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Quadruple bottom line

Over the last 30 years abundant scientific evidence has been gathered that demonstrates the unsustainably of human lifestyles on this earth .
 
A globally adopted definition for sustainable development was set by the Brundtland Commission at the United Nations (1987) as development that "meets the needs of the present without compromising the ability of future generations to meet their own needs." 
In determining this, it has long been recognised that there are three bottom lines (Tripple Bottom Lines), namely ecological, social and economic sustainability that must be balanced and considered.

Indigenous peoples throughout the world have had an understanding of the principles of sustainability, and have lived sustainable lifestyles, for millennia. Floyd Red Crow Westerman, a Hopi Indian elder described the sustainability relationship as one based on an understanding of spirit and the transience of human lifespans. He describes the problems of sustainability as humanity’s inability to live on earth in a spiritual way. He describes that if humanity is not spiritually connected to the earth and does understand the spiritual reality of how to live on earth, it is likely humanity will not survive.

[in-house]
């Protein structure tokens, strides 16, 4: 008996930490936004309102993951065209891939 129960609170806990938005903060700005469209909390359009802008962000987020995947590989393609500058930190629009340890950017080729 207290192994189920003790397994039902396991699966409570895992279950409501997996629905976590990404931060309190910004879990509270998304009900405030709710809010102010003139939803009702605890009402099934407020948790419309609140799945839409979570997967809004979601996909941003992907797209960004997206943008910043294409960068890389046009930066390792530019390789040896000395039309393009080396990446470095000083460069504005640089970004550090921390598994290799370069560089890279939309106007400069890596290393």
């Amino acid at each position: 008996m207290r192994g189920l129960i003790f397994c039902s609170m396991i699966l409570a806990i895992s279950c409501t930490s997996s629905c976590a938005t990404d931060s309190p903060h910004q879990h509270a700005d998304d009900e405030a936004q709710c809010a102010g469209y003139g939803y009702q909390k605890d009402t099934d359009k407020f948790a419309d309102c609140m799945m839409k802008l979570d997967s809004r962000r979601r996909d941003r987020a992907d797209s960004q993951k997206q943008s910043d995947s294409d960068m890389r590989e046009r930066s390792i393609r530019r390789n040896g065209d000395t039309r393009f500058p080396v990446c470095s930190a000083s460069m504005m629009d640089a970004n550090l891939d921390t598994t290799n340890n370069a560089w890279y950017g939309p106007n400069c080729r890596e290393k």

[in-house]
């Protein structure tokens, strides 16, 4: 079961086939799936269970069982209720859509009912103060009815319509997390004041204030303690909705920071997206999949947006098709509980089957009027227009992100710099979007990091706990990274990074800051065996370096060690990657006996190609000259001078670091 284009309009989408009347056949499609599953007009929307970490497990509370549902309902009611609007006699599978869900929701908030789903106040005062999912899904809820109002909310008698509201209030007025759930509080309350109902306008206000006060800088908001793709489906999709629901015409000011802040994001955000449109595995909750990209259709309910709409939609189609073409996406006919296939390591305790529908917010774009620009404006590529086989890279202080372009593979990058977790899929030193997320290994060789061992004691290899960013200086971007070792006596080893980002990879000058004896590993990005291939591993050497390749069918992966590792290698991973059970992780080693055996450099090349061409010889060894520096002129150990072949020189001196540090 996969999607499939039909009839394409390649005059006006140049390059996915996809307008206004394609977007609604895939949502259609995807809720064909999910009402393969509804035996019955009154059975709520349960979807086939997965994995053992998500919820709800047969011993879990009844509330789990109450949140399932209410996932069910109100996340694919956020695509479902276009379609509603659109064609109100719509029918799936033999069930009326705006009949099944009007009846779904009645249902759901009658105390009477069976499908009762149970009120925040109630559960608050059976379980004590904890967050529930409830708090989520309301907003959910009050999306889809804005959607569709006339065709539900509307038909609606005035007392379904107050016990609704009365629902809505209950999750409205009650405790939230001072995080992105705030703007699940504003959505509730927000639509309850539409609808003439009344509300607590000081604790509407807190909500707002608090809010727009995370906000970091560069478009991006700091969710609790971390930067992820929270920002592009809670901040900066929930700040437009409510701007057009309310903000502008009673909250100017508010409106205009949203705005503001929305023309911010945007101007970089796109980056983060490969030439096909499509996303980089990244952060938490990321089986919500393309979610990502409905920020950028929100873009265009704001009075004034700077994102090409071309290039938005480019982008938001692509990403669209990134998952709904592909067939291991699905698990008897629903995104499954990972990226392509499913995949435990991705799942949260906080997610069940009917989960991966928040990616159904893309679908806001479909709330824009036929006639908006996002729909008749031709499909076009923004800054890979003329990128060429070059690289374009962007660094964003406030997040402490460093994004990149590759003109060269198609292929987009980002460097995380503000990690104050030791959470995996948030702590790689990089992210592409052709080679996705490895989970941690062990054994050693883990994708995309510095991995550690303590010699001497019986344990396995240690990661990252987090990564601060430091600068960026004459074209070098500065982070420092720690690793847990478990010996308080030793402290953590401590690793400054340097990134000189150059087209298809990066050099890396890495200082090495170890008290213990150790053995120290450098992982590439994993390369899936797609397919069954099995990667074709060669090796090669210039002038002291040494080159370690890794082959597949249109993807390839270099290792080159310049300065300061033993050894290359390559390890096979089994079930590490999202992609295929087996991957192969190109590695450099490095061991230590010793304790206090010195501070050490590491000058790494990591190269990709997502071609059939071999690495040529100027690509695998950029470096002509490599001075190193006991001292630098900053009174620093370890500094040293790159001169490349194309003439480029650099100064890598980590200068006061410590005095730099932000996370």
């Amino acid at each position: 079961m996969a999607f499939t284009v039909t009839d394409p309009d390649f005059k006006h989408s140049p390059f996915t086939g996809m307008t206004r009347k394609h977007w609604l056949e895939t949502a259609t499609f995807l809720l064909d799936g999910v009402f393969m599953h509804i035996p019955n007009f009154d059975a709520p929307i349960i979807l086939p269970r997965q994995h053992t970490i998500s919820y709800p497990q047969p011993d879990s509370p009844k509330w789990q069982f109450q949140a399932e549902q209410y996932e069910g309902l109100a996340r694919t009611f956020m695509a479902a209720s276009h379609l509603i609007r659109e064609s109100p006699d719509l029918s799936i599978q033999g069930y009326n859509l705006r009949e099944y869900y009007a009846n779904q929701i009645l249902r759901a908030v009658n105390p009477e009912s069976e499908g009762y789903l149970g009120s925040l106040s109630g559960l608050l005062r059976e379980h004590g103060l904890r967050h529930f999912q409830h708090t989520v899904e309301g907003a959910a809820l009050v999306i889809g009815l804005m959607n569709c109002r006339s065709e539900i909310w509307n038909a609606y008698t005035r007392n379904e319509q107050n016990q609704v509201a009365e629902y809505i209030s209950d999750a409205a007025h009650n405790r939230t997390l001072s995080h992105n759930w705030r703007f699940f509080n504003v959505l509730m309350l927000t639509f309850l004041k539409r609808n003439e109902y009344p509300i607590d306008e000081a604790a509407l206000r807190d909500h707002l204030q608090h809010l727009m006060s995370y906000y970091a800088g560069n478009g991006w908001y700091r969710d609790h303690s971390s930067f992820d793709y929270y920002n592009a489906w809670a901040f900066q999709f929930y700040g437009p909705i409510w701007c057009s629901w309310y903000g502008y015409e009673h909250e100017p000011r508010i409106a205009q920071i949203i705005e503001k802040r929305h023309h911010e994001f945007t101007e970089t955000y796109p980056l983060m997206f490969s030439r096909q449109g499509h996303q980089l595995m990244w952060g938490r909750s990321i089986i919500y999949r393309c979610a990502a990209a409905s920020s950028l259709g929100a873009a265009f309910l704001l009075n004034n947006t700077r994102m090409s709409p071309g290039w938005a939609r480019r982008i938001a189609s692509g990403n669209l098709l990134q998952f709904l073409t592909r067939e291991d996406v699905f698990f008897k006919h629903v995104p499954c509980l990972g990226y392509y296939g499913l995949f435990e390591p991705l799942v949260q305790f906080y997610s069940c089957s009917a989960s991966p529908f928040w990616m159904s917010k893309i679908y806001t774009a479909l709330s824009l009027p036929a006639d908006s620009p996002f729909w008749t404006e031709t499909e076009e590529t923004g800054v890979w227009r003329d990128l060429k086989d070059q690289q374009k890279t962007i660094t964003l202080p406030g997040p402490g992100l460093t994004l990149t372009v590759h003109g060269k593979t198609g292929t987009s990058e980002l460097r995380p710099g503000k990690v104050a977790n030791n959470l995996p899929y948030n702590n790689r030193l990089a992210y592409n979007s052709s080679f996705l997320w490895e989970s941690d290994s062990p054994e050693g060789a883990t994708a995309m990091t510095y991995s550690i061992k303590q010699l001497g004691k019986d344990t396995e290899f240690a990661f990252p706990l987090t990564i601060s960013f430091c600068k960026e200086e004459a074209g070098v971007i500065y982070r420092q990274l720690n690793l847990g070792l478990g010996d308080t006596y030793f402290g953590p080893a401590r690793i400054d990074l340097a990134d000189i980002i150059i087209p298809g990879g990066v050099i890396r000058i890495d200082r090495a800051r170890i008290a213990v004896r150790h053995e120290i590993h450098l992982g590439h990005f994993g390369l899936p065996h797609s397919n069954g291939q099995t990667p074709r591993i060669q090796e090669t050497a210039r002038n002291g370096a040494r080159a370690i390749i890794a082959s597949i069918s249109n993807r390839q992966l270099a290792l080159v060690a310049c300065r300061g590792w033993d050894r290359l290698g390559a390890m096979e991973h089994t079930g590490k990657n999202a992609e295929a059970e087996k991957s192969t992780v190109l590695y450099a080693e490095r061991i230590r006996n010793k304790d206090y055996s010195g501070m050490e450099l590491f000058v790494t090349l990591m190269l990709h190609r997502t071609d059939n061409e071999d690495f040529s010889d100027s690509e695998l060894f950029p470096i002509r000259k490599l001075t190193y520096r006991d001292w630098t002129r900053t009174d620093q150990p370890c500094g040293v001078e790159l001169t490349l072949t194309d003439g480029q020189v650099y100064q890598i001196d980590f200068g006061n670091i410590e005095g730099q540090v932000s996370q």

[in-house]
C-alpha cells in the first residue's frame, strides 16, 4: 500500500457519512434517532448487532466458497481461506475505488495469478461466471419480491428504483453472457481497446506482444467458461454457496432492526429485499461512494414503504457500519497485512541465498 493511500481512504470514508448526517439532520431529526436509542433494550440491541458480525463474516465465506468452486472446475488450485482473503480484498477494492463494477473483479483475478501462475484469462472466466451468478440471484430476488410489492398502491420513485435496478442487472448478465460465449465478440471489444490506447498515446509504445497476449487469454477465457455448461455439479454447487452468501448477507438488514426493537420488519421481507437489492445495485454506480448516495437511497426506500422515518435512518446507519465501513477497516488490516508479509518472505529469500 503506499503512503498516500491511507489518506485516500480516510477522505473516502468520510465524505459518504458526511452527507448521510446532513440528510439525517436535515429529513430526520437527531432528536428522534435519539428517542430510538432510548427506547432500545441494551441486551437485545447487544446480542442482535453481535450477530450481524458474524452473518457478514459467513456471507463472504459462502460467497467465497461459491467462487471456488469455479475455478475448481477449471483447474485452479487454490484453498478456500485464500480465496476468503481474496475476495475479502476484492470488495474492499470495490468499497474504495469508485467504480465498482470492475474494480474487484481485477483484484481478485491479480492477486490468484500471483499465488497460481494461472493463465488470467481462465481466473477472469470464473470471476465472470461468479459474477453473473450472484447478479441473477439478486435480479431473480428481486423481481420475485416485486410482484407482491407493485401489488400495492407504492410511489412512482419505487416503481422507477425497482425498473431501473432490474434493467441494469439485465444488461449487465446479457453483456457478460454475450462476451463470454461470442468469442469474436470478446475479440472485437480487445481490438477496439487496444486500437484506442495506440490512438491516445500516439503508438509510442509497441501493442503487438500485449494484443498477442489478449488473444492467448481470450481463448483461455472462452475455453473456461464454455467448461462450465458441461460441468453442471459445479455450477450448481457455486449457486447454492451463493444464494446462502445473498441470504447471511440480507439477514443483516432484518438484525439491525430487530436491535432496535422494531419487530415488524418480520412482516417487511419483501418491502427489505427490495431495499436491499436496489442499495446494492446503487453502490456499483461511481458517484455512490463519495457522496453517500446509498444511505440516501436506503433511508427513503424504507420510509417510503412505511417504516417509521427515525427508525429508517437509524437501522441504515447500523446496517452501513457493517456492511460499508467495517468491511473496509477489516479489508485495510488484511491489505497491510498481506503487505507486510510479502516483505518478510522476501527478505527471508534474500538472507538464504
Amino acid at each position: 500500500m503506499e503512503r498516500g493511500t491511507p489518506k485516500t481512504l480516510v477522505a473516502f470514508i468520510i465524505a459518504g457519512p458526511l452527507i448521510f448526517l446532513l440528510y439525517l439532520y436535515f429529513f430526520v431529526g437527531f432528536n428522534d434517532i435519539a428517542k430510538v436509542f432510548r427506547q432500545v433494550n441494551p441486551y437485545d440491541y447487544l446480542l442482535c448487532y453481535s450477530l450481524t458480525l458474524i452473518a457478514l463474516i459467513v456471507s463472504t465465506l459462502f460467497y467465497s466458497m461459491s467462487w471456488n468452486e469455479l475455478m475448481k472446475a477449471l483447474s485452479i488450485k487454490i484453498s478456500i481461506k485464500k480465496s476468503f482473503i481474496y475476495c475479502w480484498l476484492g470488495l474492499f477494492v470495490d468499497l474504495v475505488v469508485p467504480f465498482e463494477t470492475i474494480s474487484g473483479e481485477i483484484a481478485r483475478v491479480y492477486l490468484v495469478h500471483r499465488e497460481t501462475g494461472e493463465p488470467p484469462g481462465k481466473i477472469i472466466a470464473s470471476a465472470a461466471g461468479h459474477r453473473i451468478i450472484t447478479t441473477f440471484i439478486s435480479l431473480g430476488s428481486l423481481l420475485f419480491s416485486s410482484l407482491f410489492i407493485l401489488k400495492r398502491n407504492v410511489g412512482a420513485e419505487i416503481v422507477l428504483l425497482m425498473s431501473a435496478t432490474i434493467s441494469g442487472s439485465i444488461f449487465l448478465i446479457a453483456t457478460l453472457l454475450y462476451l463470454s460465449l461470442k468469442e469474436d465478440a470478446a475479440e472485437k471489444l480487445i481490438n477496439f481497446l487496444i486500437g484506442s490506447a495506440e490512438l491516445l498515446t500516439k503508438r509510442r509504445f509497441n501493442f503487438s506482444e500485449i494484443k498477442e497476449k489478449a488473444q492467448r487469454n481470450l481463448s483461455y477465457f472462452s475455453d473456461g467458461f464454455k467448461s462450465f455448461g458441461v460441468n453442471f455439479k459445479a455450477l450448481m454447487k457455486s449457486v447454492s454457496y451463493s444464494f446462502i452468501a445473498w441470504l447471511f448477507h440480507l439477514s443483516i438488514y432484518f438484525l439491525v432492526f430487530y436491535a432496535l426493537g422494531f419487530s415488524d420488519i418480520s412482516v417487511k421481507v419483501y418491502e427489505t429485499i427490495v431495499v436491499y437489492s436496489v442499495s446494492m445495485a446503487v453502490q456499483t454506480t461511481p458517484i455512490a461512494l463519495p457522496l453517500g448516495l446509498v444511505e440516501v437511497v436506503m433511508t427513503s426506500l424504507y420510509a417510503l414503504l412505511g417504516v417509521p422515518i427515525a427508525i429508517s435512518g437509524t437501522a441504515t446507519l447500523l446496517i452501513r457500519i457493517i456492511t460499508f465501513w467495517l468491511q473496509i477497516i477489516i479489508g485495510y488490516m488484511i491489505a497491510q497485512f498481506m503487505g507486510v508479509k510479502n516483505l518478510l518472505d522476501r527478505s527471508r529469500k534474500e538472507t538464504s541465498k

“Everything is spiritual. Everything has a spirit… Water is sacred. The Air is sacred. Our DNA is made of the same DNA as the tree. The tree breathes what we exhale. When the tree exhales, we need what the tree exhales. So we have a common destiny with the tree. We are all from the earth. And when the earth, the water, the atmosphere is corrupted, then it will create its own reaction.”

The recognition of spirit and the sacredness of our ecology and interconnectedness with the earth and each other is the first bottom line of a quadruple bottom line principle of sustainability.


             Quadruple Bottom Line             

Spirit + Social + Economic + Ecological


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